When Tracy Wood heard that John McCain had died, the woman who was the only reporter on hand when McCain and 102 other POWs were released from the Hanoi Hilton in March of 1973, she was "really sad. That guy went through so damned much and the remarkable thing is he seemed to learn from each setback and become better for it."
Wood was a 25-year-old reporter for United Press International who had been in Viet Nam for only a year when word came that McCain, who had been imprisoned under constant torture for five years, and the others would be released two months after the agreement between the U.S. and North Vietnamese to end the war.
Wood made up her mind that she would be in Hanoi for the release of the POWs at a time when every reporter was trying to find a way to get to Hanoi. She first tried to set up a press pool (meaning a group of reporters sharing resources) flying into Hanoi from the Philippines.
But, she recalled in a phone interviewSunday, "Nixon himself vetoed any press pool plan, apparently because he didn't want any of the prisoners photographed and have the photos sent back to this country."
"So that meant that I had to try a different way," she said.
Thus with a mix of pluck and luck, Wood decided to just ask the North Vietnamese directly for permission to be in Hanoi for the release. And they gave her permission.
There she learned that AP photographer Horst Faas and an NBC cameraman named Chris Callery were on the same flight, but she proudly notes she was not only the lone reporter but also the only American journalist since Faas was German and Callery from England.
She explained with a laugh that the photo she sent me of her arrival in Hanoi dressed in a miniskirt was because she had dressed for commercial travel rather than for the usual military lift into battle zones in jungle fatigues.
She said the three journalists "got to stand very close" as the POWs were walked through the iron gates at Ly Nam Prison to the plane for their flight to Clark Air Force Base in the Philippines, but they weren't able to talk to McCain or any of the others. She noticed that McCain, 36, his hair graying, limped noticeably as he and the other prisoners walked along a wall from the prison to their waiting flight.
Wood's arrival in Vietnam a year earlier was also a mix of pluck and luck since it was as a reporter in UPI's Sacramento Bureau, at the same time I was a reporter in UPI's Olympia bureau, that she decided she wanted to go to Vietnam. We didn't know each other then, except for bylines we'd occasionally see on UPI's wires.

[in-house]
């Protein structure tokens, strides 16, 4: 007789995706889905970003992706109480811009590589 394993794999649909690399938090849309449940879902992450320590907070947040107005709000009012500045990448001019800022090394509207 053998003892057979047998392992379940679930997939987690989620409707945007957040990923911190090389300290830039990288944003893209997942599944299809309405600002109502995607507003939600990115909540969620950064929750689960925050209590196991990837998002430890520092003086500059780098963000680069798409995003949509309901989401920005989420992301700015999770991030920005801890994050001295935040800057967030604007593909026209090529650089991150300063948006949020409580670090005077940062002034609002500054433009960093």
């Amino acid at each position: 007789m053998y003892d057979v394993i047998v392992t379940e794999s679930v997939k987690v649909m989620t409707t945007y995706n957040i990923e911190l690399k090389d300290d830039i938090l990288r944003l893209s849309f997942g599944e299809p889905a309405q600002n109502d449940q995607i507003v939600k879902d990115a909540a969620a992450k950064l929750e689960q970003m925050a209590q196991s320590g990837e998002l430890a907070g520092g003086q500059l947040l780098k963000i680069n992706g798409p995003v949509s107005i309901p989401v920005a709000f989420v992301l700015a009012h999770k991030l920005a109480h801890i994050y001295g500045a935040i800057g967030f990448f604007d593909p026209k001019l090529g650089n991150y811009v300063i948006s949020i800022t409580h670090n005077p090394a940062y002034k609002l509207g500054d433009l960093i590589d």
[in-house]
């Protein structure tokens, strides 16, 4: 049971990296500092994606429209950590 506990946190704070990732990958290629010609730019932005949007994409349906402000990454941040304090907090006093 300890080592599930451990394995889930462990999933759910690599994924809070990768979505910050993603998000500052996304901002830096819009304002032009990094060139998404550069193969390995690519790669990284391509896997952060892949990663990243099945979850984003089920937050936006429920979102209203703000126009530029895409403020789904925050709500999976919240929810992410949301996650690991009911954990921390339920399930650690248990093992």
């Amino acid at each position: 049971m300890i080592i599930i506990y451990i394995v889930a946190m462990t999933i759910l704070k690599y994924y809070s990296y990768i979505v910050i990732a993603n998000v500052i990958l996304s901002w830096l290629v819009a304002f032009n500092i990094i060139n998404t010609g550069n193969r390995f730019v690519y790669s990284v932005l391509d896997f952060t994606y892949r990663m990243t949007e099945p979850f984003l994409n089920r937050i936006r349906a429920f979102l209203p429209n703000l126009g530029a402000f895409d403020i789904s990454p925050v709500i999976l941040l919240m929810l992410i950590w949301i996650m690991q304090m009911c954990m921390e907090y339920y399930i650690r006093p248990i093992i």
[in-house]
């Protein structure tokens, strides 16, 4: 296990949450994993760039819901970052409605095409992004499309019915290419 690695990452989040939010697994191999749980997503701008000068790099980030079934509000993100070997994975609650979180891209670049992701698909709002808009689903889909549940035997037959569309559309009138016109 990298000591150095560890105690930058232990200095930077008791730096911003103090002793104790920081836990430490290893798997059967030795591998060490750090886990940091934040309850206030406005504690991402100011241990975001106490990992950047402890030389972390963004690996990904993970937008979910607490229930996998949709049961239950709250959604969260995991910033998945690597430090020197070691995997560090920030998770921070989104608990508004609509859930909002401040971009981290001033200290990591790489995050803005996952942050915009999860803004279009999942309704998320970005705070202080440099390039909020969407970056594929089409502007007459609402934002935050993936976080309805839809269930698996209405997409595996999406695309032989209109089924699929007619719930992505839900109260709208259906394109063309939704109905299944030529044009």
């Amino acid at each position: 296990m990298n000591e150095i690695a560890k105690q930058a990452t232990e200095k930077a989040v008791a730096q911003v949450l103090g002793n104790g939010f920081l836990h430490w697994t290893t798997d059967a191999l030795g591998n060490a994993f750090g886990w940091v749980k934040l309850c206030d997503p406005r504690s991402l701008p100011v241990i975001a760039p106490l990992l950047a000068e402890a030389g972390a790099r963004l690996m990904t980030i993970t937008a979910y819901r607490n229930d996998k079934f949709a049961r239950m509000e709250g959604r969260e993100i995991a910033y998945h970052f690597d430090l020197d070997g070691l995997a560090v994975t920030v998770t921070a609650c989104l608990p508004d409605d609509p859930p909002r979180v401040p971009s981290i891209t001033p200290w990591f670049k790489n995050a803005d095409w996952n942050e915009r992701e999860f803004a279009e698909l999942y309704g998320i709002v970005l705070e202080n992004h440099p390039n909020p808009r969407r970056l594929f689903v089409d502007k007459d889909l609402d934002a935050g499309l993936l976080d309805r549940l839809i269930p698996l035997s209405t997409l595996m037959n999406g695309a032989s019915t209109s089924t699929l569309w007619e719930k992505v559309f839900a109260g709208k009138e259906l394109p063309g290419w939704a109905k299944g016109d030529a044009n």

"Of the more than 2,200 journalists who were accredited by the U.S. military to cover Vietnam between 1965 and 1975, only 70 of them were women and most of those went in only for a short time to cover specific stories, such as someone from their town," she once told me to explain how hard the challenge of getting there would be.
Wood didn't get to Vietnam until 1972 when she was 24 and it took careful planning to get to the New York bureau where her lobbying would be closer to the decisionmakers.
Her immediate boss on the UPI cables desk didn't think a woman should cover wars. But Wood had the good fortune to work for UPI, whose top editors Roger Tatarian and H. L. Stevenson believed in the ability of women to report just as well as men, and dispatched several high-visibility female correspondents to the war zone. Then it was Wood's turn.
Wood made two other trips to Hanoi after the one in which McCain was freed, as the POW's were released in stages in 1973.
"On the final trip, we had to rent a plane," she recalled. "CBS was so sure the North Vietnamese would give Walter Cronkite a visa that they tied up every available plane from Hong Kong south, but in the end, Cronkite and the CBS crew had to go on my visa, along with the others in the pool and we all used Cronkite's plane.
"I was afraid he would be furious, but he was incredibly nice and told me I was just doing my job," she added. "Remember, he was a war correspondent for United Press in World War II. Really classy guy."
Wood, who spent years as an investigative reporter for the Los Angeles times after leaving UPI in 1975, is now the editor for the Voice of OC, which bills itself as "Orange County's non-profit, non-partisan newsroom."